Megan McGuffey from Wellness Services is a registered dietitian at Boise State who offers one-on-one counseling to both students and faculty. She also has a booth at the Recreational Center Tuesdays and Thursdays from 4:30 to 5:30 p.m. The simple steps she advises to students are:
“Make the declaration to not diet,” McGuffey said. “Often times, people’s diet mentality falls short of sustainability, so when someone’s goal is attained they return to their old eating habits and gain the weight right back. The problem with diets is not losing weight but maintaining weight.”
Connor Griffith, a junior studying exercise science, doesn’t always have the time to eat healthy. However, he believes that diets should be a lifestyle choice rather than a weight loss or gain goal.
“Ideally, I would choose eating healthy as a lifestyle rather than a weight loss or gain plan,” Griffith said.
Eating healthy as a lifestyle choice can easily be compromised, because it is easy to get pulled into eating extravaganzas or happy hour with friends. Junior communication major Josh Tawson and junior history major Kenneth Nolan snack healthy but admitted they eat terrible meals due to their social schedules. To avoid this, McGuffey suggested establishing a support system.
“Getting your friends and family on board with your weight loss (to) increases motivation,” McGuffey said.
Whether a student is attempting to lose weight or gain it, an important step to keep in mind is food journaling. TJ Schwarz, a sophomore in the mechanical engineering program, will be redirecting his diet to gain more weight this semester.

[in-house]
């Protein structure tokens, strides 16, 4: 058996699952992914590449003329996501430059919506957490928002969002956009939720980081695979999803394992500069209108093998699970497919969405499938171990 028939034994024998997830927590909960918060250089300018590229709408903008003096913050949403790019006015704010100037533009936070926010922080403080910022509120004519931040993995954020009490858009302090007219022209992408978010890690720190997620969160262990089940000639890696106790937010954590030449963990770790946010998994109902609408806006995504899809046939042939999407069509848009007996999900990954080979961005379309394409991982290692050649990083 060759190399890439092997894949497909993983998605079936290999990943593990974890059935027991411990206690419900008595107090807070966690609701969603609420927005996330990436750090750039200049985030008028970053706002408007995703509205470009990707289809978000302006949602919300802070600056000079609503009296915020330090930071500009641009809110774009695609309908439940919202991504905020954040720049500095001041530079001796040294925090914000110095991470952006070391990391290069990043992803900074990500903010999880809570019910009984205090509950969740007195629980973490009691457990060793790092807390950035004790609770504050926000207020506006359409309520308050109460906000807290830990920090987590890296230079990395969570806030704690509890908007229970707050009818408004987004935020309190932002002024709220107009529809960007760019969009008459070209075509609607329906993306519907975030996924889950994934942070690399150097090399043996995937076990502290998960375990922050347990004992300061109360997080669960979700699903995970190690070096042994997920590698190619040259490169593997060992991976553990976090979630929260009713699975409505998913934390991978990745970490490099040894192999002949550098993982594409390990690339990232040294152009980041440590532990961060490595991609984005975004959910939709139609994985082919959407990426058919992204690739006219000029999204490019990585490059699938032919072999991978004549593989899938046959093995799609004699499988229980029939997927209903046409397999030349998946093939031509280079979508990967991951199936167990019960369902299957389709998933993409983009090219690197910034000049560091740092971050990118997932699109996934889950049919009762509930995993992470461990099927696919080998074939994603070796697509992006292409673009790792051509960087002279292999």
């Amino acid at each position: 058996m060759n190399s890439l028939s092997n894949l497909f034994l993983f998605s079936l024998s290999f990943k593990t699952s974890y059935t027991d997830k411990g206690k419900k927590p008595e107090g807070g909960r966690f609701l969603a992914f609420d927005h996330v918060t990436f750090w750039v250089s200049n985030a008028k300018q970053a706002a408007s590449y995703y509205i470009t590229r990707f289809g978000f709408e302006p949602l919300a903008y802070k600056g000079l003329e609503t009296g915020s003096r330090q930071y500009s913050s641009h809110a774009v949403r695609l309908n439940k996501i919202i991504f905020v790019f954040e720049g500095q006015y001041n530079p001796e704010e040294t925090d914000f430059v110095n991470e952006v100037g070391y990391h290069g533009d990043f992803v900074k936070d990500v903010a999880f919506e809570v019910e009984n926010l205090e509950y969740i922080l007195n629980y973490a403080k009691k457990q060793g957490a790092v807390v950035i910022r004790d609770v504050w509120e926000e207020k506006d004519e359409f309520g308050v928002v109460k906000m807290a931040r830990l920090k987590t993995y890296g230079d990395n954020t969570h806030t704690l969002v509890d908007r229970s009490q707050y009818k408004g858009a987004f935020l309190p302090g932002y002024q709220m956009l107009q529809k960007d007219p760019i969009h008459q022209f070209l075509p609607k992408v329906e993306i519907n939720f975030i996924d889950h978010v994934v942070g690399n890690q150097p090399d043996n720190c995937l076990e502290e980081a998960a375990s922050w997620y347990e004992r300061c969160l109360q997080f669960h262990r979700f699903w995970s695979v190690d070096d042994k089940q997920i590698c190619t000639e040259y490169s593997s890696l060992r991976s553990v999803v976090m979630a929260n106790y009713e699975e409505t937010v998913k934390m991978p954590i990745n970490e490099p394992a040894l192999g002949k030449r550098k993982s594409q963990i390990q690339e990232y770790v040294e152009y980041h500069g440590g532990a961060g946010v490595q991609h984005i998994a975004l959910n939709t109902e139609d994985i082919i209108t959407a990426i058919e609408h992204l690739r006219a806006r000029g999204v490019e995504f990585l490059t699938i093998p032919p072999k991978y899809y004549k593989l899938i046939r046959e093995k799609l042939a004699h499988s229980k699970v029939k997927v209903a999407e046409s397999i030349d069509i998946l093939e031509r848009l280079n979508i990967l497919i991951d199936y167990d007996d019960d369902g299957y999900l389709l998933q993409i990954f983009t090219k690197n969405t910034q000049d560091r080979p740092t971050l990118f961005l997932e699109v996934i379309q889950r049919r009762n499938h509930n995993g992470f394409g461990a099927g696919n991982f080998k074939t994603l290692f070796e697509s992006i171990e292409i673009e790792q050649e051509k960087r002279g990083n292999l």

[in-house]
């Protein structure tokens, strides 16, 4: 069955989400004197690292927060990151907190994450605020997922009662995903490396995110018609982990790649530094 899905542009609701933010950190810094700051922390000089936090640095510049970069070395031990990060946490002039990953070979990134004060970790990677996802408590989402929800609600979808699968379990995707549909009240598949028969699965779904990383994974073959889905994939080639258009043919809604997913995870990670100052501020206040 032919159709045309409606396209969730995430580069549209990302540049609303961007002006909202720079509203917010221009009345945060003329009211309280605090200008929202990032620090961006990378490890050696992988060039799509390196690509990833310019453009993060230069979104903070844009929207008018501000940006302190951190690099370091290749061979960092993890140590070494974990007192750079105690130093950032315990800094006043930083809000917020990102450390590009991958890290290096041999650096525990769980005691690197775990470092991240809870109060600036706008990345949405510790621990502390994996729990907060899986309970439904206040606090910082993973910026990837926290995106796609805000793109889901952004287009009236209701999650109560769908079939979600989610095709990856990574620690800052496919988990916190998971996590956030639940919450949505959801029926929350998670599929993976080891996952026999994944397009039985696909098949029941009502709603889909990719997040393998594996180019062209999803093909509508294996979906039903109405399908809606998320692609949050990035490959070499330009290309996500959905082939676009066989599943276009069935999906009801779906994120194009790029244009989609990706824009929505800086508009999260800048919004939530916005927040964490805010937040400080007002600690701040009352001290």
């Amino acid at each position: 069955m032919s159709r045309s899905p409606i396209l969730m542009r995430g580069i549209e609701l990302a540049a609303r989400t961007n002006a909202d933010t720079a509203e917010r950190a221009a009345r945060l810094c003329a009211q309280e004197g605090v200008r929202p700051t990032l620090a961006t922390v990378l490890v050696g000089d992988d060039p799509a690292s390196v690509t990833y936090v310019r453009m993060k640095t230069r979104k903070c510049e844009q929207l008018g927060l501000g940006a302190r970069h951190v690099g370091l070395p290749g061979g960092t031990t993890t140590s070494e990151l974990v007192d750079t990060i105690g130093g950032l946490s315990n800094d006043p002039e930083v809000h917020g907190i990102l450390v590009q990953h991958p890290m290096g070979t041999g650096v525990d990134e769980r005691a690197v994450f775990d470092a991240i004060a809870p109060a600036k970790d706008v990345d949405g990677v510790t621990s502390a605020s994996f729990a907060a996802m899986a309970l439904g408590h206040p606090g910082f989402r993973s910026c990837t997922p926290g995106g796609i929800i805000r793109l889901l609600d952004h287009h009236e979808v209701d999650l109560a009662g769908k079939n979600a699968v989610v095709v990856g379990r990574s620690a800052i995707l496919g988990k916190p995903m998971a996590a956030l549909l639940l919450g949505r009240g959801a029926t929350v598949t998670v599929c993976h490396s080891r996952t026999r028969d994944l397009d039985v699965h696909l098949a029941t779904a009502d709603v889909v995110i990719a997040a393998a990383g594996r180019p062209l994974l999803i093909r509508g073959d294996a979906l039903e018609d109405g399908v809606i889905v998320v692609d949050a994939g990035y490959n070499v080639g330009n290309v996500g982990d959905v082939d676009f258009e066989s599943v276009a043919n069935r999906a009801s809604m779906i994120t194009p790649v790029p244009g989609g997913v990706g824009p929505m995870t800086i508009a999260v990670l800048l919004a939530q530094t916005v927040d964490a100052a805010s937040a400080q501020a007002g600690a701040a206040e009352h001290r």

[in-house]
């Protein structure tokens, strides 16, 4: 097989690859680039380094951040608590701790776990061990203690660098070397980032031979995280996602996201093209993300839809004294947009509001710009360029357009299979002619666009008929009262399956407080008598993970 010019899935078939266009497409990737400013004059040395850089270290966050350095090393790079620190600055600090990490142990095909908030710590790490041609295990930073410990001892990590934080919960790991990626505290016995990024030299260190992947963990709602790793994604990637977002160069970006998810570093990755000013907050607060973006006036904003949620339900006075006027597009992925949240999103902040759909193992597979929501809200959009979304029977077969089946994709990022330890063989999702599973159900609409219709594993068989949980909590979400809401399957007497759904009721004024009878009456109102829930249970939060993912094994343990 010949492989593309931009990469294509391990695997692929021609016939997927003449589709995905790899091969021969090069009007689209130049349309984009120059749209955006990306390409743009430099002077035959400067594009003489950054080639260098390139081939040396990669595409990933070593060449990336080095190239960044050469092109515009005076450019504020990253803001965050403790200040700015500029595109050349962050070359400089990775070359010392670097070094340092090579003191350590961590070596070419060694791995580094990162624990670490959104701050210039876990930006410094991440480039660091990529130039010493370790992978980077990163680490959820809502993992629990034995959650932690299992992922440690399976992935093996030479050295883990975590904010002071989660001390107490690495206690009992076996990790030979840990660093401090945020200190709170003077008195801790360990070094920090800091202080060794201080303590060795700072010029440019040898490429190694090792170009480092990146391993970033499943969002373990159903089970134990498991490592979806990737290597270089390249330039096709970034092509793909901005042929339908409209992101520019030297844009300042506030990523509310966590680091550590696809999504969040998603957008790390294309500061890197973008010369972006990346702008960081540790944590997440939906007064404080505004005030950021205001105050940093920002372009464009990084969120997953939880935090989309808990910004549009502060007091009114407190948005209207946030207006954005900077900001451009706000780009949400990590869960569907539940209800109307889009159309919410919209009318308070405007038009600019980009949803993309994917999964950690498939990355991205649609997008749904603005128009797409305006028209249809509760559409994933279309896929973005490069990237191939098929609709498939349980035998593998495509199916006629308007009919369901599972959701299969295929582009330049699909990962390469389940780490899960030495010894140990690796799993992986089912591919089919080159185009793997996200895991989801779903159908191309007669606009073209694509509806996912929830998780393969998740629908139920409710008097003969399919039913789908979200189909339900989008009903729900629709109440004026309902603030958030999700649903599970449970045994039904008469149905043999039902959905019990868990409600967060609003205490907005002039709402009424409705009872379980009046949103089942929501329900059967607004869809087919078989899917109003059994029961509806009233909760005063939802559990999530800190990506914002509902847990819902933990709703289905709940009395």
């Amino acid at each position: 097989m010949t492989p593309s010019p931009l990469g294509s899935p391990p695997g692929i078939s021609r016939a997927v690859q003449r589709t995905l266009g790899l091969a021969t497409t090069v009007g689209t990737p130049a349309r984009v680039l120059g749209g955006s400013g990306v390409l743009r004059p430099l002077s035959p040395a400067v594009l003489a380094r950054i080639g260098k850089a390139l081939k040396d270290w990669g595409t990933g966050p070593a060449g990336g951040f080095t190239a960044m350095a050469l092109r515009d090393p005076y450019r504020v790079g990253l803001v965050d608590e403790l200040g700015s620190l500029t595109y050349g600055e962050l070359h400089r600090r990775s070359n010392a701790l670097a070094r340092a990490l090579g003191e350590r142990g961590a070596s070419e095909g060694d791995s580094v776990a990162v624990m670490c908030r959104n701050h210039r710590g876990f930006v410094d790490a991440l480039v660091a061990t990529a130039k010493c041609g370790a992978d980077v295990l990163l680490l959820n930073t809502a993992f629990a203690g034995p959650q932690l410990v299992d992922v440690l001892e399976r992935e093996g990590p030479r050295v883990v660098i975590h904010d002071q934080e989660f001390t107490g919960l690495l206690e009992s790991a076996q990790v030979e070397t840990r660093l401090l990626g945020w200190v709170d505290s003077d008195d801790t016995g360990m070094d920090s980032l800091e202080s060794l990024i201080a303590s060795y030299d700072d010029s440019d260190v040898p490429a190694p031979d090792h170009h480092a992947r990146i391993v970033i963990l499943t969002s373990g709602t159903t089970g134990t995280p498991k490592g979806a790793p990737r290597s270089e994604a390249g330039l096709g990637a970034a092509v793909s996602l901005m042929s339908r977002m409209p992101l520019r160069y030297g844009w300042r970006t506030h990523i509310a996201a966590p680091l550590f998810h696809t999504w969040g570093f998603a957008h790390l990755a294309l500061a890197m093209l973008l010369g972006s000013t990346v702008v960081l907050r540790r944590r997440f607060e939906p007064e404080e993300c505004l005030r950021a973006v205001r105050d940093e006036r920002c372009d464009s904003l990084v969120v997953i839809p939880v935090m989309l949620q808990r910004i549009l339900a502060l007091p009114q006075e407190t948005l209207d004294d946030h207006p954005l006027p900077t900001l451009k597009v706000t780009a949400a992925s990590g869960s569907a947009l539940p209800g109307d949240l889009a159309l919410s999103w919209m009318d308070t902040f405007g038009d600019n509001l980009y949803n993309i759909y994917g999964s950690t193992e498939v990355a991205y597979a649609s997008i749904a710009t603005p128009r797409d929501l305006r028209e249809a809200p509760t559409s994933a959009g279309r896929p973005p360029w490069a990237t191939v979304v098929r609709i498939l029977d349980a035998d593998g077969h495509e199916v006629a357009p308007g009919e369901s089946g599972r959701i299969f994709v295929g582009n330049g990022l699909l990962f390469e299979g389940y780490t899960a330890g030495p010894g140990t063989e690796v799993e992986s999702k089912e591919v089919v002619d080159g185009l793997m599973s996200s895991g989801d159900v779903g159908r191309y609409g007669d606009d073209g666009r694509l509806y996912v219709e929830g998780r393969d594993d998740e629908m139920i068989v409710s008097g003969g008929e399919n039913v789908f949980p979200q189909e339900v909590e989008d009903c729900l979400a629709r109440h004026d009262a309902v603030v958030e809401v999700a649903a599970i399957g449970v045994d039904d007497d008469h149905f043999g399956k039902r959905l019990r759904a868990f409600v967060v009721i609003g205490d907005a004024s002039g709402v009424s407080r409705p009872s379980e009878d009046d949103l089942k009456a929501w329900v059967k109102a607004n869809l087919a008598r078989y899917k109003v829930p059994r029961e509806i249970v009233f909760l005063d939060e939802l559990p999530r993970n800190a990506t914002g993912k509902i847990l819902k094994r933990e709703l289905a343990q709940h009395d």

“I have lifted in the past, and I want better results with my workout routine this time around, so I have researched more on what food best suits my goals,” Schwarz said.
Food journaling, described by McGuffey, is a method that allows people to plan their diet by itemizing specific intake (calories, salt and sugar etc.) on a daily basis.
“Keep track of what you eat; often times people eat more calories than they think,” McGuffey said.
Keeping a ratio of what energy was consumed or burned off will provide results. Also, not all meal items come with a label on the back, so McGuffey directs students and faculty to use credible websites for tracking calorie intake such as Sparkspeople.com, ChooseMyPlate.com and MyFitnessPal.com.
Looking down at the scale and not seeing considerable weight loss from yesterday may be the result of an unrealistic goal. McGuffey advises dieters to use the SMART goal (specific, measurable, attainable, realistic and time-based) when setting goals. Applying those factors may determine that a diet needs to be 10 rather than two weeks to see results. Moreover, results from 30 minutes of cardio a day depends on the daily intake of different calories.
Students need to combat stress without comfort food. Not an easy task by any means but, according to McGuffey, it is attainable by asking the question:
“How hungry am I on a scale from 1-10, 1 being not hungry and 10 being starving,” McGruffey said. “Find replacement activities that de-stress such as a short walk, listening to music, etc.”
The final step is not giving up, which takes discipline.